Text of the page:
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Preferred Name Policy

 

Policy on Preferred First Names                                                                                  Effective August 1, 2016

Otis College of Art and Design is committed to fostering an inclusive campus that values self-expression and respect for the variety of communities it serves. The College recognizes that many students, faculty and staff choose to use a preferred first name rather than a legal name whenever a legal name is not absolutely necessary, limited by technology, or required by law. At Otis College, students may request a preferred first name by submitting a Preferred First Name Request Form; faculty and staff may request use of a preferred first name by contacting Human Resources.  Otis College reserves the right to remove or deny the preferred first name if used inappropriately. This includes, but is not limited to, names using foul or inappropriate language, names submitted to avoid a legal obligation, and names used to create misrepresentation.  Each individual may request one preferred first name change during each twelve month period.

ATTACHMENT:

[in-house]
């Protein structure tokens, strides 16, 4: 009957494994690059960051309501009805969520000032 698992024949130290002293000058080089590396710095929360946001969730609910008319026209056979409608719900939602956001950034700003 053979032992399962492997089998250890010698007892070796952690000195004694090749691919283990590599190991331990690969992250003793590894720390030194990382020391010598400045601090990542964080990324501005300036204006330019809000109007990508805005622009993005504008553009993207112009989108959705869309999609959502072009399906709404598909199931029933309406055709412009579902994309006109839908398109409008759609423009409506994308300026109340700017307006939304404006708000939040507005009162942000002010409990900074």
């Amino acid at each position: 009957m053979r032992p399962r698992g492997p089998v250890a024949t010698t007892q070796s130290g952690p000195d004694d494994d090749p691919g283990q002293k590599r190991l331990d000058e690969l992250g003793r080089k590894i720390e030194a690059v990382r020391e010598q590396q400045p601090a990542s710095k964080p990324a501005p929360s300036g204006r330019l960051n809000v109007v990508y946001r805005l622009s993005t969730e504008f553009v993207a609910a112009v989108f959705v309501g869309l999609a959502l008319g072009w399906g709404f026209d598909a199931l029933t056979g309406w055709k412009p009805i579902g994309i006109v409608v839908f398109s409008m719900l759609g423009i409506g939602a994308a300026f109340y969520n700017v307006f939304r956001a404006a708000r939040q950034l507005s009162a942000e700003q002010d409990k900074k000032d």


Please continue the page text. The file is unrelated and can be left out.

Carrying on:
In addition, some students, faculty and staff may choose to use a preferred pronoun (see Preferred Pronoun Policy).

 

Guide

This guide offers instructions and information to those who wish to designate a preferred name.  It also serves as an educational resource for the entire community so that we can continue to be an inclusive and sensitive campus.

What is a preferred name? 

A preferred first name is a chosen first name that is different than a legal first name. Examples of communities that often use preferred names include international students who wish to use an Anglican or American name. Transgender and genderqueer students may wish to use a name that better represents their gender identity.